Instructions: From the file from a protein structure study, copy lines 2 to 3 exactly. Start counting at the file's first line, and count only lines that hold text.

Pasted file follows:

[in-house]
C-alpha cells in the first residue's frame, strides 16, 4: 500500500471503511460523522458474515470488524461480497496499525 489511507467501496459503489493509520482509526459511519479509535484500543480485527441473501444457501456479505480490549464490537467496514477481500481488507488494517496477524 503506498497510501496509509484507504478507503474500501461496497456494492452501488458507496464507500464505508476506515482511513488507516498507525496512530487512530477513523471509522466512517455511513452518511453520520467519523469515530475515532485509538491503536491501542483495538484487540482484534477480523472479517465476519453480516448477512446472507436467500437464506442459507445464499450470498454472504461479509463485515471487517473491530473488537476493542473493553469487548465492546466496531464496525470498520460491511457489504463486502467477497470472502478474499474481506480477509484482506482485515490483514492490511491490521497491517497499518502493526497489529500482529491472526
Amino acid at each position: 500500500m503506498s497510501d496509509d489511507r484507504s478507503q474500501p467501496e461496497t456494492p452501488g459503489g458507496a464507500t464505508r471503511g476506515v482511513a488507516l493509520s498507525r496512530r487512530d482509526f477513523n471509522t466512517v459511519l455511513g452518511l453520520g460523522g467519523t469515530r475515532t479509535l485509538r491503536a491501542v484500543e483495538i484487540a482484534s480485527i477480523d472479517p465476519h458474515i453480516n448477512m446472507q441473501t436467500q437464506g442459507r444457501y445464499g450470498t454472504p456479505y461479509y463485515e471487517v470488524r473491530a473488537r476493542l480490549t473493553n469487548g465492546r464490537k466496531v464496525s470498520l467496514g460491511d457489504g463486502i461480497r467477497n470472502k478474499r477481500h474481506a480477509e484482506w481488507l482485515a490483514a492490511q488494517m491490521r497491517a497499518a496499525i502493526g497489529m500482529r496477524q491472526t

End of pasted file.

C-alpha cells in the first residue's frame, strides 16, 4: 500500500471503511460523522458474515470488524461480497496499525 489511507467501496459503489493509520482509526459511519479509535484500543480485527441473501444457501456479505480490549464490537467496514477481500481488507488494517496477524 503506498497510501496509509484507504478507503474500501461496497456494492452501488458507496464507500464505508476506515482511513488507516498507525496512530487512530477513523471509522466512517455511513452518511453520520467519523469515530475515532485509538491503536491501542483495538484487540482484534477480523472479517465476519453480516448477512446472507436467500437464506442459507445464499450470498454472504461479509463485515471487517473491530473488537476493542473493553469487548465492546466496531464496525470498520460491511457489504463486502467477497470472502478474499474481506480477509484482506482485515490483514492490511491490521497491517497499518502493526497489529500482529491472526
Amino acid at each position: 500500500m503506498s497510501d496509509d489511507r484507504s478507503q474500501p467501496e461496497t456494492p452501488g459503489g458507496a464507500t464505508r471503511g476506515v482511513a488507516l493509520s498507525r496512530r487512530d482509526f477513523n471509522t466512517v459511519l455511513g452518511l453520520g460523522g467519523t469515530r475515532t479509535l485509538r491503536a491501542v484500543e483495538i484487540a482484534s480485527i477480523d472479517p465476519h458474515i453480516n448477512m446472507q441473501t436467500q437464506g442459507r444457501y445464499g450470498t454472504p456479505y461479509y463485515e471487517v470488524r473491530a473488537r476493542l480490549t473493553n469487548g465492546r464490537k466496531v464496525s470498520l467496514g460491511d457489504g463486502i461480497r467477497n470472502k478474499r477481500h474481506a480477509e484482506w481488507l482485515a490483514a492490511q488494517m491490521r497491517a497499518a496499525i502493526g497489529m500482529r496477524q491472526t